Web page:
The “Moses” of this story was a Jesuit priest from Italy sent as a missionary to Native Americans in Montana and later assigned to New York to “minister to put-upon Italians,” as they write. He bought land west of Springdale, Arkansas in the Indian Territory in what is now Oklahoma. Forty families ditched their land contracts and somehow traversed Arkansas in an arduous and lengthy journey. The pioneers founded Tontitown, named after Henri de Tonti, a 17th century Italian explorer. Despite the neighbors hostility, which included burning down the first Catholic church, Father Bandini was the “town’s teacher, band leader and first mayor, as well as its priest.” Grapes were imported and despite the poorer soil, the cooler temperatures led to a wine industry still present in the area.

As for the Sunnyside shame and scandal, the Justice Department sent an investigator down in 1917 who stopped the importation of Italian immigrants. Their footprints are deep though. There is a part of Greenville called Little Italy. Lake Village became home to many where churches and traditions survived. Discrimination also grew there from the Ku Klux Klan. On the receiving end of prejudice, as The Economist writes, “is a sort of shadow version of African-Americans’, the hardship milder and the ending sweeter.”

There are still modern lessons to be learned from the hidden history of places like these all around us.

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The Expropriation of Community Organizing Techniques by the Gig Economy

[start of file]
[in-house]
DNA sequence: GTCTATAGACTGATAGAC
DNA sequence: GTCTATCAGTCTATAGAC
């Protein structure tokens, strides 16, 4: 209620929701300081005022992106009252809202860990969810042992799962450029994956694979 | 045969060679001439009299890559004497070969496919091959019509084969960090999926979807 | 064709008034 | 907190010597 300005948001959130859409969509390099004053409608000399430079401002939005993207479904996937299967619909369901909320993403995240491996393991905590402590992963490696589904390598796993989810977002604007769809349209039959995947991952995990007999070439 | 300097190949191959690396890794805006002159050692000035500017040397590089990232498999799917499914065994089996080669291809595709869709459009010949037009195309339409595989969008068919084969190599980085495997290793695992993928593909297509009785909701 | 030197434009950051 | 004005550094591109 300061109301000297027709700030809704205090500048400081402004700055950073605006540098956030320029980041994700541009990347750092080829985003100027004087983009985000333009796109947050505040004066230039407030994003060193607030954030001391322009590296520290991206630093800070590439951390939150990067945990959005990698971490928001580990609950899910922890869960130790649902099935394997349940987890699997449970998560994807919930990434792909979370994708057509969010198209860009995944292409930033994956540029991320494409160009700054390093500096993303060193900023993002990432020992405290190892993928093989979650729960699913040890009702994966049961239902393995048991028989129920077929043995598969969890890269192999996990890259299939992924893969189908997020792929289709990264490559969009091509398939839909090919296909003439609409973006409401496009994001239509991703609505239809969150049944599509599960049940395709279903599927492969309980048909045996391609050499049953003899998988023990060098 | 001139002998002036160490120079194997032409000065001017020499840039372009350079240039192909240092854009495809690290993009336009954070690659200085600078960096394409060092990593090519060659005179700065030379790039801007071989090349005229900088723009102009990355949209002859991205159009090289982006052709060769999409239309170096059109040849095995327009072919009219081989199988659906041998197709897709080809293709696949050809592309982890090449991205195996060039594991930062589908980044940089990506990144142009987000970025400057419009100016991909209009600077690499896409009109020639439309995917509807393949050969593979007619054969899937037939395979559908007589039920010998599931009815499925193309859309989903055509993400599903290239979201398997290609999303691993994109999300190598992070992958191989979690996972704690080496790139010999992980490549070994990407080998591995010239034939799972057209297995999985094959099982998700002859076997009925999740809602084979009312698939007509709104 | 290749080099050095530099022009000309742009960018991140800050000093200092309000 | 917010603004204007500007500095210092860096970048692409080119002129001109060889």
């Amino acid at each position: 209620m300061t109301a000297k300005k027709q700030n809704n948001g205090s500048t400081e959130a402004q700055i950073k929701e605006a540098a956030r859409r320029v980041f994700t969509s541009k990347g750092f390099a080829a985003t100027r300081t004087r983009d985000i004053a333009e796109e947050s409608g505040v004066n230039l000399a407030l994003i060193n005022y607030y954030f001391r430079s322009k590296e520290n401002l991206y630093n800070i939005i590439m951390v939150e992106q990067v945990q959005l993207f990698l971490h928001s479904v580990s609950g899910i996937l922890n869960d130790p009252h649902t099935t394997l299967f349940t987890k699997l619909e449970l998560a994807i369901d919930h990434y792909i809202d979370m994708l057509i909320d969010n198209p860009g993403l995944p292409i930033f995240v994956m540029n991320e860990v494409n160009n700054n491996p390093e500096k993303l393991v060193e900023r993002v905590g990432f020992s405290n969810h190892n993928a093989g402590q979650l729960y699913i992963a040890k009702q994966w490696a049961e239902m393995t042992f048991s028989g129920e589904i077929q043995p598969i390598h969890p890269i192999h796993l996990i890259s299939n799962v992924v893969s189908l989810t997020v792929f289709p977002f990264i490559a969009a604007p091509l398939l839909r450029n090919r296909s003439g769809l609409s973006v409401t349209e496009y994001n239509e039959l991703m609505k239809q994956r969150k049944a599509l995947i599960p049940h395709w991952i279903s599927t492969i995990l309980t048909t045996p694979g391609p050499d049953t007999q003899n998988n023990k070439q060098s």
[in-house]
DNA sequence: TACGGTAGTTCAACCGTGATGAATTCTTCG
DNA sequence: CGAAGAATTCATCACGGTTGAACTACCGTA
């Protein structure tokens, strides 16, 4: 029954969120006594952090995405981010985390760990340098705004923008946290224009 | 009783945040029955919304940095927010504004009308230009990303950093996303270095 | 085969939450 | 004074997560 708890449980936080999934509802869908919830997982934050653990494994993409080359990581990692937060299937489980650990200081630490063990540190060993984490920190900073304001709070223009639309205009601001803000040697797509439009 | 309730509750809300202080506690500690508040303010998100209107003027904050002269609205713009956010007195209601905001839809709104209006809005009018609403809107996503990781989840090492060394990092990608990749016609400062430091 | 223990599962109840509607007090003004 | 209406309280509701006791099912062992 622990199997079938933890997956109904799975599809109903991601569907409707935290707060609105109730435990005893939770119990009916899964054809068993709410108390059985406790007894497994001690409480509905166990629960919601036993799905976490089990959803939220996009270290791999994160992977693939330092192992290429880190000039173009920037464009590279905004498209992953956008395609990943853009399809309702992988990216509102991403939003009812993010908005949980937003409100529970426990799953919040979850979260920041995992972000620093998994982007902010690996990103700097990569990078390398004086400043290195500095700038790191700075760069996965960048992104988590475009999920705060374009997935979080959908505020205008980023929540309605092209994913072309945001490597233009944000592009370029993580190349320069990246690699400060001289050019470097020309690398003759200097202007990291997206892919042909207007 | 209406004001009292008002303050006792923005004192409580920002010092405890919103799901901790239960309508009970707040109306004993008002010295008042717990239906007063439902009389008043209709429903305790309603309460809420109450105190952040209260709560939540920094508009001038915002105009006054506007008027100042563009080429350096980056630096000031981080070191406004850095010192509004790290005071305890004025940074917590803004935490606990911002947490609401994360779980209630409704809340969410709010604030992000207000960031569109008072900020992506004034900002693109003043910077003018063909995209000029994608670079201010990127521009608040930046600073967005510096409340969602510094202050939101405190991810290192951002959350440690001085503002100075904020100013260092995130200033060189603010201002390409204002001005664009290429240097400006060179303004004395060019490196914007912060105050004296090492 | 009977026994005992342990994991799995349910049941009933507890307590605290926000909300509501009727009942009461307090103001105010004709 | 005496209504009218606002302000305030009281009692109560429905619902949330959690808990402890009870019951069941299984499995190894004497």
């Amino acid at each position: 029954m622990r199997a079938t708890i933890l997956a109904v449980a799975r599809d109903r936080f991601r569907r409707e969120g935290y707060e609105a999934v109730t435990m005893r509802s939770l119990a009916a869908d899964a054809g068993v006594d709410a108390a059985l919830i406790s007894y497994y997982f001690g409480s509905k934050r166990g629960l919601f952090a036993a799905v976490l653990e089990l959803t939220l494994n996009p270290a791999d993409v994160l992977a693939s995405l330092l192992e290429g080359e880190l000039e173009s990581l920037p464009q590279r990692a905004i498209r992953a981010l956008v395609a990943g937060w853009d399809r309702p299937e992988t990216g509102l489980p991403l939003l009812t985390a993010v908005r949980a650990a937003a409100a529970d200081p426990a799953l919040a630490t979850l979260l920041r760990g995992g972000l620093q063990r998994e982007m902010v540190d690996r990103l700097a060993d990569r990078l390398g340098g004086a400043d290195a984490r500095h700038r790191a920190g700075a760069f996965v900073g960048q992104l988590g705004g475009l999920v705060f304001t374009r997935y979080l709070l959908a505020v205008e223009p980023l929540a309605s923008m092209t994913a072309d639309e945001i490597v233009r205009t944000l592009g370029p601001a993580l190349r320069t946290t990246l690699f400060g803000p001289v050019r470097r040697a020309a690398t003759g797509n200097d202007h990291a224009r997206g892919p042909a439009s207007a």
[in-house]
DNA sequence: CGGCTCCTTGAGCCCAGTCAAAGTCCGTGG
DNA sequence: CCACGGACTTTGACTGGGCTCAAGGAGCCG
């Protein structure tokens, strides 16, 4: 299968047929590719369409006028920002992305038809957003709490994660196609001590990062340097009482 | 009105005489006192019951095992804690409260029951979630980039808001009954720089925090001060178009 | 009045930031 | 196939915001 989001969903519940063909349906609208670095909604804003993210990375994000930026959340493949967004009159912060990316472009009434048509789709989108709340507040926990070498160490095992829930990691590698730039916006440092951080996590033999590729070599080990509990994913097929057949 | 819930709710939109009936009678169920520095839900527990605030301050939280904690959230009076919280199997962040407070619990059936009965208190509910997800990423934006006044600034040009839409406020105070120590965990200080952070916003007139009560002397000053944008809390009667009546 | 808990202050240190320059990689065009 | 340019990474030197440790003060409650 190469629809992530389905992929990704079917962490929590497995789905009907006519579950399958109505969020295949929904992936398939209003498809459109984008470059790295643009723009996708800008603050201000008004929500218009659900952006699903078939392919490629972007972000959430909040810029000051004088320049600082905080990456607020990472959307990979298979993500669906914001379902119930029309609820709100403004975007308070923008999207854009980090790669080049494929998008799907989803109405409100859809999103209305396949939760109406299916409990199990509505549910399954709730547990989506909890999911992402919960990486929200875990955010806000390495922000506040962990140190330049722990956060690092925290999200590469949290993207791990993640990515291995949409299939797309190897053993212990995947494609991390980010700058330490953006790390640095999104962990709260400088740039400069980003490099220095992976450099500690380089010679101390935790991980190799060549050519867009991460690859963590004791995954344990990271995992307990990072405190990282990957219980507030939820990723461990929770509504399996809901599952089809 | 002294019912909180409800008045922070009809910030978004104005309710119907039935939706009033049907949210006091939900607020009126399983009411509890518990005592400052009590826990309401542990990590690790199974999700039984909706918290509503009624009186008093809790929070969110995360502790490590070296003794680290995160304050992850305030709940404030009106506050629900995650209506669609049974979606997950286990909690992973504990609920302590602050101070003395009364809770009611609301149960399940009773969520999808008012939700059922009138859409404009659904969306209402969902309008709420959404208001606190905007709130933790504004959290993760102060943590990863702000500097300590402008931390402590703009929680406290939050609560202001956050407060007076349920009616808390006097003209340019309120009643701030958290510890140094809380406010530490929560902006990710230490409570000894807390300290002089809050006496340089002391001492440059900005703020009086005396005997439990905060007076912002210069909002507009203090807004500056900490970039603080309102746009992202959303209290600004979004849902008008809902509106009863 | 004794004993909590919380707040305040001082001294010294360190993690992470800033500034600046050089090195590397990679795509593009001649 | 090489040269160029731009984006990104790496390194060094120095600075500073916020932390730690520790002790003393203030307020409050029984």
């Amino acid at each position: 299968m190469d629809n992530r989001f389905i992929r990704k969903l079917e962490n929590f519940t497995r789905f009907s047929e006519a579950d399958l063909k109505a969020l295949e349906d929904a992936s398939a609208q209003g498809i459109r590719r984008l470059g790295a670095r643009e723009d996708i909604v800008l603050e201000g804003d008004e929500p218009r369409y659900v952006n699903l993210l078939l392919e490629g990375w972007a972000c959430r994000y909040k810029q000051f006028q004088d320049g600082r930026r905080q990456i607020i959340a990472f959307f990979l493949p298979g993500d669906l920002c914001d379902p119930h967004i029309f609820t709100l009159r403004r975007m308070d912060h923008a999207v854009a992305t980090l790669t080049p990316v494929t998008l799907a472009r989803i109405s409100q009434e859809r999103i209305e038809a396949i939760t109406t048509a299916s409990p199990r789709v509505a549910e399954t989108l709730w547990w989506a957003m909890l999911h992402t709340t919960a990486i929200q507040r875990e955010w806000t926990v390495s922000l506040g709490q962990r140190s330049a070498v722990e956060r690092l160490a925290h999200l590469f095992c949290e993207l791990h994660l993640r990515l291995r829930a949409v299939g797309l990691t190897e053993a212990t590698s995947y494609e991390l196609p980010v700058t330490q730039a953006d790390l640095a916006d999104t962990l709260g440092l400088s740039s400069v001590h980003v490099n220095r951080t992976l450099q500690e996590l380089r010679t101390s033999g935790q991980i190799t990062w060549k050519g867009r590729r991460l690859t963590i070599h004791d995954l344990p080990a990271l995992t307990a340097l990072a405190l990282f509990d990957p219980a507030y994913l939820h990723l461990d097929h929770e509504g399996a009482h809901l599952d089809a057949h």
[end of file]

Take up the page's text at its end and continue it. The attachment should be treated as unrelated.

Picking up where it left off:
Philadelphia  Every once in a while I run into something scary, not because it has to do with nuclear meltdowns or corrupt mortgage brokers or community-and-family killing slumlords, all of which are real things. I am also seriously concerned when there is an expropriation of the good for purposes of the evil. These are times when we are drowning in such amazing doublespeak that we are pinching ourselves in order to snap out of “1984” moments becoming our reality.

This is now common currency in politics. Terrible health care is now touted as great. Proposing to eviscerate social programs to provide the rich with a tax break is now packaged as a jobs program for working families. Turning the dial back to the 1950s on women, the environment, race, and a hundred other things is whitewashed as patriotism. It goes on and on.

It happens even in community organizing, most dramatically as Saul Alinsky and his Rules for Radicals became repurposed by the right as a model for their vicious tactics. Recently, reading a New Yorker article about the gig economy, it was disturbing to drop down the wormhole and see it happening again in a discussion of the organizing tactics of the ride-sharing service, Lyft, the Avis to the Uber, Hertz.